John Holdren, President Obama’s Science Advisor, says we can do it
In a ground breaking speech [full text] [slides]to the American Association for the Advancement of Science (AAAS) on April 30, in Washington, DC, John Holdren, (left) President Obama’s Science Advisor, said If nuclear energy is to make a big dent globally, the links between nuclear energy technology and nuclear weapons technology need to be broken. He said the administration is up to the task.
For decades every mass media article about nuclear power inevitably shows either a giant cooling tower or an atomic explosion. Holdren clearly wants to end the association of nuclear energy with weapons. This position has remarkable long-term international implications, but for the moment, the speech at AAAS is a clear signal that the work to achieve that end has begun.
Goodbye to FERC chairman’s renewable energy fantasies
Of equal significant in the current political atmosphere, he also put to rest rampant speculation that a recent speech by FERC Chairman Jon Wellinghoff that called for no new construction of nuclear plants represents White House policy. Here are the money quotes from his AAAS remarks.
"We are still living in a world that's about 80% dependent on fossil fuels; [in] the United States, more than 85% dependent. That's not going to change overnight, so we can't just say [that] we're going to go immediately, all the way, to unconventional renewables.
We have no way to do that. We have to fix in various ways the conventional options that we're using, as well."
"I think we are going to see some more nuclear power plants in this country. They'll be of a new generation that will be characterized by better safety characteristics; we hope they will be characterized by shorter construction times.”
Holdren isn’t naive when it comes to the problems the industry faces in the long run, but he says the White House is up to the task.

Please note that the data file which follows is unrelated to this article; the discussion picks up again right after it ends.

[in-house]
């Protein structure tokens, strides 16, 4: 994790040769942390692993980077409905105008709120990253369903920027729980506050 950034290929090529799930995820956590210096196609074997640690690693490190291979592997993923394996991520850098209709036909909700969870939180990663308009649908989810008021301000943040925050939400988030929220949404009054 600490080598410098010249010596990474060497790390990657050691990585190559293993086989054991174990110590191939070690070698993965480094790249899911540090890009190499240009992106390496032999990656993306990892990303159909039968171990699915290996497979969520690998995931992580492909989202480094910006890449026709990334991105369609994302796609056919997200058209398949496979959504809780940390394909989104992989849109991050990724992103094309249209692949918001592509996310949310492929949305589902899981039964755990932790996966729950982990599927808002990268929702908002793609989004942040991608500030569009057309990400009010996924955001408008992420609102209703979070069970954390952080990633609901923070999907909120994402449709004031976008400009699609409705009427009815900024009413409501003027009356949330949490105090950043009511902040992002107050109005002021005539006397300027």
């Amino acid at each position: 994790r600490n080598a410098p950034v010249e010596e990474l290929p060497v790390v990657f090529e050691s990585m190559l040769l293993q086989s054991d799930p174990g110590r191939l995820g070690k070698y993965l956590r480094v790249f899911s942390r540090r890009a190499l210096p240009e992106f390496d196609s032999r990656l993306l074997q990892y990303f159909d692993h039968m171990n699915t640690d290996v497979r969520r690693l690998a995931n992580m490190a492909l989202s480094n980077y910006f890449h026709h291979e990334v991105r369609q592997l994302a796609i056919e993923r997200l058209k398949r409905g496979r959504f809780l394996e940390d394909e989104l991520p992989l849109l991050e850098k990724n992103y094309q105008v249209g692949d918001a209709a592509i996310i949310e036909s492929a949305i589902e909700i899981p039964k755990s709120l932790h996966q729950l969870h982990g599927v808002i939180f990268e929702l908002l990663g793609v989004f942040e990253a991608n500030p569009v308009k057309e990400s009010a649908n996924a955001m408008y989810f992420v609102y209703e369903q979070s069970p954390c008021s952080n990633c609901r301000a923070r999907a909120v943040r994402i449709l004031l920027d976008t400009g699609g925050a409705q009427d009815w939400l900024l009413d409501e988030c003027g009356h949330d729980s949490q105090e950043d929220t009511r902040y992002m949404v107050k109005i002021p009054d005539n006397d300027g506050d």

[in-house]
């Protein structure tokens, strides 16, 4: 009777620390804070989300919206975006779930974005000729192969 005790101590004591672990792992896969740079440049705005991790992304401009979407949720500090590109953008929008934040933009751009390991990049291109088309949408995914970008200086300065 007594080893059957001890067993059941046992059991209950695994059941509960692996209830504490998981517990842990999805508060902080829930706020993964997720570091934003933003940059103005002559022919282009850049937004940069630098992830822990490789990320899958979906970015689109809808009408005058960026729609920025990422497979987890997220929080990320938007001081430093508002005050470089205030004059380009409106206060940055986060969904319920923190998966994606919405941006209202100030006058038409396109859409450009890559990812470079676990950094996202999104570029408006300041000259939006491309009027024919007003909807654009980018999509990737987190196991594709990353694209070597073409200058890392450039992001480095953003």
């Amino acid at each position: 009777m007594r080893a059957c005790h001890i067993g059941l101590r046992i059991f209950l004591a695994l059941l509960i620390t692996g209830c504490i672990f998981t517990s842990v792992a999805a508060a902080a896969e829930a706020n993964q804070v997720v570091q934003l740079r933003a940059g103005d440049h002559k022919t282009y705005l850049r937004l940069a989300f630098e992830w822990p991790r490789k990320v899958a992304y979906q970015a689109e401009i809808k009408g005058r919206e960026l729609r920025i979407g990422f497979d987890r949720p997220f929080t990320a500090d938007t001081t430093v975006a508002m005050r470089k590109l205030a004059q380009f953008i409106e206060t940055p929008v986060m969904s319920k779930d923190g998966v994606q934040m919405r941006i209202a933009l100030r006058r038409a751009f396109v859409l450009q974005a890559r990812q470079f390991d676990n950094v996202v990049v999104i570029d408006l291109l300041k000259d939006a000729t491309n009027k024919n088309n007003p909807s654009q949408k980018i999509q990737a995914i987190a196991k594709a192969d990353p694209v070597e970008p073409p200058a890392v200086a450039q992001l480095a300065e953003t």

“We still have a problem in this country that there's no agreed upon approach for managing the radioactive waste in the long run, . . . I think the administration will be attentive to how we can do that, as well."
Holdren’s job as a the President’s Science Advisor is a direct report to the oval office. Still, there are many voices competing for the President’s ear, and Obama has demonstrated he is a good listener. The speech is a good start. Let’s see how it translates into action.
See also AAAS ‘Science’ Editorial, May 1, 2009, by John Holdren, Science in the White House; access is free but registration is required.
Video – Holdren at AAAS
The introduction involves an inaudible question from the audience so wait a few seconds for Holdren to hear it and then start his answer
Backfield in motion
Holdren isn’t carrying the ball by himself. This week the White House announced the members of its Science & Technology Advisory Council. Three members of the Council have long experience with energy matters. Other members of the council have long and deep experience in a variety of science disciplines Here are the bios of the three with energy-related backgrounds.
Shirley Ann Jackson is the President of Rensselaer Polytechnic Institute and former Chair of the US Nuclear Regulatory Commission (1995-1999). She is the University Vice Chairman of the U.S. Council on Competitiveness, a member of the National Academy of Engineering, fellow of the Academy of Arts and Sciences, and past President of the American Association for the Advancement of Science. Dr. Jackson was the first African American woman to earn a doctorate from MIT and chairs the New York Stock Exchange Regulation Board.
Ernest J. Moniz is a Professor of Physics and Engineering Systems, Director of the Energy Initiative, and Director of the Laboratory for Energy and the Environment at MIT. His research centers on energy technology and policy, including the future of nuclear power, coal, natural gas, and solar energy in a low-carbon world. He served as Under Secretary of the Department of Energy (1997-2001) and Associate Director for Science in the White House Office of Science and Technology Policy (1995-1997).
Maxine Savitz is retired general manager of Technology Partnerships at Honeywell, Inc and has more than 30 years of experience managing research, development and implementation programs for the public and private sectors, including in the aerospace, transportation, and industrial sectors. From 1979 to 1983 she served as Deputy Assistant Secretary for Conservation in the US Department of Energy. She currently serves as vice-president of the National Academy of Engineering.
John Holdren - brief official bio
Before joining the White House staff in 2009, John P. Holdren was Professor of Environmental Policy and Director of the Program on Science, Technology, and Public Policy at the Kennedy at Harvard University.
His work focuses on causes and consequences of global environmental change, analysis of energy technologies and policies, ways to reduce the dangers from nuclear weapons and materials, and the interaction of content and process in science and technology policy.
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